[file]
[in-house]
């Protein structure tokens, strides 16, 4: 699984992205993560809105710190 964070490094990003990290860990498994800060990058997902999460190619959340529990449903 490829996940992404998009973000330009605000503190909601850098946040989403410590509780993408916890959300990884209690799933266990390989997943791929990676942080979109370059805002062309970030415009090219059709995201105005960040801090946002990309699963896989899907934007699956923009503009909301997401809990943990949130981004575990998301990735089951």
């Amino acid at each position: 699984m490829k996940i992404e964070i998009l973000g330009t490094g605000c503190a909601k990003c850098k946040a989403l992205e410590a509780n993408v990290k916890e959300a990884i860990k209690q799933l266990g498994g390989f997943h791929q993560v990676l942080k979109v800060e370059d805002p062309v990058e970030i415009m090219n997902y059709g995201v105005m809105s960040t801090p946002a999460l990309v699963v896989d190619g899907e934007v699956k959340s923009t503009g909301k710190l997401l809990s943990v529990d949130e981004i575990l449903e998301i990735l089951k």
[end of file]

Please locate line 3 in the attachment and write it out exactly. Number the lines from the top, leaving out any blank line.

């Amino acid at each position: 699984m490829k996940i992404e964070i998009l973000g330009t490094g605000c503190a909601k990003c850098k946040a989403l992205e410590a509780n993408v990290k916890e959300a990884i860990k209690q799933l266990g498994g390989f997943h791929q993560v990676l942080k979109v800060e370059d805002p062309v990058e970030i415009m090219n997902y059709g995201v105005m809105s960040t801090p946002a999460l990309v699963v896989d190619g899907e934007v699956k959340s923009t503009g909301k710190l997401l809990s943990v529990d949130e981004i575990l449903e998301i990735l089951k």